how to clean & hydrate old wood | diy furniture cleaner

by | Jul 12, 2021 | All Things Home, Antiques, art supplies, Cleaning & care, Tutorials | 25 comments

Several years ago, I wrote a post about how to clean and hydrate old wood and it was one of my most popular posts for years!  I decided it was time to do a refresher post on this DIY, homemade natural furniture cleaner and write an updated post that answered a lot of the questions asked on that original post.  I’ve also been using this recipe and technique for years, so I can speak to its efficacy and longevity.

First of all, this DIY Furniture Cleaner will work on any old wood that has lost its luster and shine as long as the mixture can penetrate the finish.  If the piece has a thick polyurethane topcoat, the mixture will just sit on top and won’t be very effective.  If the wood is raw or the finish has worn away/evaporated, this DIY Furniture Cleaner will polish it up beautifully.  It is also great for pieces with white watermarks from glasses or from moderate water damage and will remove a mild musty/dusty smell.  If the piece is filthy and/or really stinky, read THIS ARTICLE to get that resolved before using the DIY Furniture Cleaner.

The piece I wanted to clean and hydrate was this antique wooden artist’s paintbox I purchased off of eBay last week.  I really lucked out on this find because I was the only bidder!  I’ll give you a little tour of the box in a minute, for those who are interested.

how to clean & hydrate old wood | antique artist paint box tour | miss mustard seed

diy homemade furniture cleaner recipe

Mix 3 parts Hemp Oil to 1 part Distilled White Vinegar.  The oil must be an oil that is made for furniture refinishing, so it will not go rancid.  If you pull vegetable oil from your kitchen cabinet, you will likely have that problem.  The oil hydrates the wood while the vinegar cleans it.  I mix this recipe in small batches (measuring with a tablespoon) and store any extra in a little jar.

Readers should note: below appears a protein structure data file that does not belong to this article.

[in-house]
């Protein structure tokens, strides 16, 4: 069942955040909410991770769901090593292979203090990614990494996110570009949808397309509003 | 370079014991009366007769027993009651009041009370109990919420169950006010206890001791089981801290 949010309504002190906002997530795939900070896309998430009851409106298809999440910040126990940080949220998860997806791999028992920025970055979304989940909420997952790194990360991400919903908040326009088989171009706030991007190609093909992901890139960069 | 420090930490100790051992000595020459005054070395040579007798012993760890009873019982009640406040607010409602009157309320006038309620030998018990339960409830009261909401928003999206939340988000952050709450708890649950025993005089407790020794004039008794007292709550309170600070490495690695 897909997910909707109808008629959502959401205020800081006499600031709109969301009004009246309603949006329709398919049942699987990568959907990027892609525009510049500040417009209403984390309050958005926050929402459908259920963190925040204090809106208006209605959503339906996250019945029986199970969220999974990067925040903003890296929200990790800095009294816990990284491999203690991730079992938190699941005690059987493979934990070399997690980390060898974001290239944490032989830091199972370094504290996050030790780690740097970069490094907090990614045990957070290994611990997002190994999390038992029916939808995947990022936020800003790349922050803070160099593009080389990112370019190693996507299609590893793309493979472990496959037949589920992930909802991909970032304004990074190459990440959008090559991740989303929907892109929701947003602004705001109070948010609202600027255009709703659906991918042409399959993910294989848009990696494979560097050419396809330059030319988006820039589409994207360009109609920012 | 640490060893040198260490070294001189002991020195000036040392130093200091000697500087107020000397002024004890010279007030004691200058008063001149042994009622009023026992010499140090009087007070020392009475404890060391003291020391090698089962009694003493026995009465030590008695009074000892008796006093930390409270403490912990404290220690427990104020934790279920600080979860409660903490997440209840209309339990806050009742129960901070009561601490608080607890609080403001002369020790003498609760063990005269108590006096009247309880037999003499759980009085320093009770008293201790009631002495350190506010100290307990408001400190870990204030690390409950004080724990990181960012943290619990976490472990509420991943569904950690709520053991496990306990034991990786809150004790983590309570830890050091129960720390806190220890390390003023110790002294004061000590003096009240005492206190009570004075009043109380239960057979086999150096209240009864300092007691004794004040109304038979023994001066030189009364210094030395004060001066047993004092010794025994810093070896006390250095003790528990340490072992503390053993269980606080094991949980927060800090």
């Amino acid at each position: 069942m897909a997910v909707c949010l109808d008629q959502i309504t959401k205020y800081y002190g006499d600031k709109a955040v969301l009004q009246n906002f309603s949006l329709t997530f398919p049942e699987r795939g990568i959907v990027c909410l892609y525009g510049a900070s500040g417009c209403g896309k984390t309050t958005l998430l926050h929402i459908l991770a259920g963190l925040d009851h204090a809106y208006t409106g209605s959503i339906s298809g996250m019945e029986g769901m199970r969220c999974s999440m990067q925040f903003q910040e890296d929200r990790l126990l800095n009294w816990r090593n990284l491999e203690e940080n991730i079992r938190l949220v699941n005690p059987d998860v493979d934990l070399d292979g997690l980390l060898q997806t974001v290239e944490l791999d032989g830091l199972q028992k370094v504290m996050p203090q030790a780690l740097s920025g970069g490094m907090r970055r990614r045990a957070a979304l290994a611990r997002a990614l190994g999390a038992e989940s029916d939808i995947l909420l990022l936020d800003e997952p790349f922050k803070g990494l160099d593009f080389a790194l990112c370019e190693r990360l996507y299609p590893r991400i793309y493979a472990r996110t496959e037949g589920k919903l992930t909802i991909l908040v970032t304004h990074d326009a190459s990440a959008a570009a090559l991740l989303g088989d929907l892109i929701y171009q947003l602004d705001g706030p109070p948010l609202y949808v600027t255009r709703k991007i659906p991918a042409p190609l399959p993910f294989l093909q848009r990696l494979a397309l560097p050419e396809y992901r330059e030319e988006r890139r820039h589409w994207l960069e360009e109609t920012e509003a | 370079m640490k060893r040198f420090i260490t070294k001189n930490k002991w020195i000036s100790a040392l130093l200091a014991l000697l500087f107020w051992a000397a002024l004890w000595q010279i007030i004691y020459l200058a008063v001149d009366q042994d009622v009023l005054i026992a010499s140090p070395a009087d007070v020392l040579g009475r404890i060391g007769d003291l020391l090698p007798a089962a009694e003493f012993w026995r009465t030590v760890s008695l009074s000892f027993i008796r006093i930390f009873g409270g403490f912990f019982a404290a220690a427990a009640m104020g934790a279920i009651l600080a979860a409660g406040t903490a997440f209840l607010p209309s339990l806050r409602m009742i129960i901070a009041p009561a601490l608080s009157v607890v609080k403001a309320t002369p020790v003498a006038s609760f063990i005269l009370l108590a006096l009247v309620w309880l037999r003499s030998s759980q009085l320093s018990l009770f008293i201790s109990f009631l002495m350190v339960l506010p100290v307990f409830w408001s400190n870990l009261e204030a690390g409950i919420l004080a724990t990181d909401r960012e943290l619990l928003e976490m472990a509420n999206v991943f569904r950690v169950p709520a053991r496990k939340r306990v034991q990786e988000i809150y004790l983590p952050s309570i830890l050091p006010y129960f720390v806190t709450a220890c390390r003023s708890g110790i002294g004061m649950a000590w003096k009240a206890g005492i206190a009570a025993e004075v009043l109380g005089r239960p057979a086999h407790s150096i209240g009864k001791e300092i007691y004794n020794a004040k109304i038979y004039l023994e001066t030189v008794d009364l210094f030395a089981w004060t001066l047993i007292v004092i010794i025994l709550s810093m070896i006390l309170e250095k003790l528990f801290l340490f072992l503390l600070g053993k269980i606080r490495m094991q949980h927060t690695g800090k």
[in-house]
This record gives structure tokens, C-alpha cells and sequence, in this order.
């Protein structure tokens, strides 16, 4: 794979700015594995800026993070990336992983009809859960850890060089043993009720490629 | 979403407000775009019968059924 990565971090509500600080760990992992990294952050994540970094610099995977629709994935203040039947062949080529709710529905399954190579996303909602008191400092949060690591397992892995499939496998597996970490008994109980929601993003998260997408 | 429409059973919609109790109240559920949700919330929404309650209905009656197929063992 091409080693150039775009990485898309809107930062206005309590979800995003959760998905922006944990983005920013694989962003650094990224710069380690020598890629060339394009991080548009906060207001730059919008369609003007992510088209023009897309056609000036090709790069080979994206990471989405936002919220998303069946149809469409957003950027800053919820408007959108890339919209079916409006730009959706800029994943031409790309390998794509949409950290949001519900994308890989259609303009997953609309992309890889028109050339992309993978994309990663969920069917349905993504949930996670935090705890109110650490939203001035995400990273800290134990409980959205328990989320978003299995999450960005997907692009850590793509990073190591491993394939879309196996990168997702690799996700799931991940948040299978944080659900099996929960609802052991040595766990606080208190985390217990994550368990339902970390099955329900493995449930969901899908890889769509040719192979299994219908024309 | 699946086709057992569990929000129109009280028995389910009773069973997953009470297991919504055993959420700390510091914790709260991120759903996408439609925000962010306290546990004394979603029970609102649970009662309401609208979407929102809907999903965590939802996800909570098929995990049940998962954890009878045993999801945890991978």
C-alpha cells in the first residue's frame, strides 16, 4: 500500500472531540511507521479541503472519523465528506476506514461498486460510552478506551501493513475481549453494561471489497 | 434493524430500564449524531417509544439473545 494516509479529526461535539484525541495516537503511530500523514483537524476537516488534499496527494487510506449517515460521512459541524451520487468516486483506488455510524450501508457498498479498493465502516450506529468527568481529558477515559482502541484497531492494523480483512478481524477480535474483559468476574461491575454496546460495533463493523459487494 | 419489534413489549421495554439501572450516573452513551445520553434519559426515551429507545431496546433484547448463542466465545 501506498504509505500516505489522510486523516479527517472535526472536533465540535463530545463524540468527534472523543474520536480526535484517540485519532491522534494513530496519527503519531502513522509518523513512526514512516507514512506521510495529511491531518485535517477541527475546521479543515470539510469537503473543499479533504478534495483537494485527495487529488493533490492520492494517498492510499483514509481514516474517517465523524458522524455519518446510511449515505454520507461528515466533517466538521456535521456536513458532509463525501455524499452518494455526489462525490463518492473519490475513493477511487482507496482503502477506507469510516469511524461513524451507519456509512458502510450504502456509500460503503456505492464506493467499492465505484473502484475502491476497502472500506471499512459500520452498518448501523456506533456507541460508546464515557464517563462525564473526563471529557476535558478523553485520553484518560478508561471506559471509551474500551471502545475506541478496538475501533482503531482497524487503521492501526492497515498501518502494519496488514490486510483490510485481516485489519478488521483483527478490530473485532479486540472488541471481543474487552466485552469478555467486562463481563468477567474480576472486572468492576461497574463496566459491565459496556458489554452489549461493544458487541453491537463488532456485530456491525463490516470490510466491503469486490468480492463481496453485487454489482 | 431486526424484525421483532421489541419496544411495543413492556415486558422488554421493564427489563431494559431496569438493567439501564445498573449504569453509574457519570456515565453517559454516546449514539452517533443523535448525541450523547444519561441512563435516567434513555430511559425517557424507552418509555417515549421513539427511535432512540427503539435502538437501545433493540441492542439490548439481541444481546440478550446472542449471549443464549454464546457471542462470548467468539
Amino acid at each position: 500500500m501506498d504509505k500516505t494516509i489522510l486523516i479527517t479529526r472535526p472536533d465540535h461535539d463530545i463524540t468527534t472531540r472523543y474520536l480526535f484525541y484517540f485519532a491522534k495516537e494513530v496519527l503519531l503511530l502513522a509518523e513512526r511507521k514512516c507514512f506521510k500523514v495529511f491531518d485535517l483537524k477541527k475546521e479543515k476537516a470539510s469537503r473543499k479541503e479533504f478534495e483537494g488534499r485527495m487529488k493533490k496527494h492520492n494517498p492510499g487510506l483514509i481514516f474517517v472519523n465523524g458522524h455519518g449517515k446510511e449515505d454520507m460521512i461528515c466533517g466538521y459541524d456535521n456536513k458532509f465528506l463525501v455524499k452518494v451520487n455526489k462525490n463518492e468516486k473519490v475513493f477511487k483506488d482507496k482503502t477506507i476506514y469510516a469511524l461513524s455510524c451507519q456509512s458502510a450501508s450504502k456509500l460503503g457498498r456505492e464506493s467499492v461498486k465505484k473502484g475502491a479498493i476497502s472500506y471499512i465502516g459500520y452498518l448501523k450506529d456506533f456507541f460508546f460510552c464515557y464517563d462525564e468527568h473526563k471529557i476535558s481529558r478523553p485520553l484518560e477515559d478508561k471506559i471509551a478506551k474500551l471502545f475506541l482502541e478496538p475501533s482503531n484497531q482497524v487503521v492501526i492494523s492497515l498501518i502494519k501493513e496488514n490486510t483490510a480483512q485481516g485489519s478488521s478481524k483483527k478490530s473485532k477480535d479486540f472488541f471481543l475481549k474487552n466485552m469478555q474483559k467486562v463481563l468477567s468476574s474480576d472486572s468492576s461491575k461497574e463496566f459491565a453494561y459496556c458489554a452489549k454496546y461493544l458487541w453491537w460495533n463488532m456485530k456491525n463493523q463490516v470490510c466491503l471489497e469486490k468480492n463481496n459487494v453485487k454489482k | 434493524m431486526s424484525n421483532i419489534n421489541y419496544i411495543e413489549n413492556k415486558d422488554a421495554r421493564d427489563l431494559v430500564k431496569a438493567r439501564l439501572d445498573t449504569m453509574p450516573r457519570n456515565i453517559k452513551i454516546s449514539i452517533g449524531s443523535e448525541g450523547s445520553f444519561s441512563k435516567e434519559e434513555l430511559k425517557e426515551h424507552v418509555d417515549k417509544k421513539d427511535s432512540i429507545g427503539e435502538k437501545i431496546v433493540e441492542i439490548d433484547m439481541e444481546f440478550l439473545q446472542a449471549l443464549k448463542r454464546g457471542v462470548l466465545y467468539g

Note – If this mixture is made with Miss Mustard Seed’s Hemp oil (or another food-safe oil), it will be a food-safe, natural furniture cleaner & polish.

how to clean & hydrate old wood | antique artist paint box tour | miss mustard seed

Here is how the box looked before.  You can see it has some water rings and marks and the wood has lost its shine.

how to clean & hydrate old wood | antique artist paint box tour | miss mustard seed

The oil will darken most woods, bringing out the richness of the color and grain pattern, but it does depend on the particular wood variety.  The DIY Furniture Cleaner darkened this wood (walnut, I believe) quite a bit.  If you’re unsure of how your wood will react or you do not want it to be darker, test it on a small spot before applying it to the entire piece.

how to clean & hydrate old wood | antique artist paint box tour | miss mustard seed

In the case of this box, it didn’t completely remove the watermarks, but it camouflaged them considerably.  I have used it on pieces, though, where the watermarks completely disappear.

how to clean & hydrate old wood | antique artist paint box tour | miss mustard seed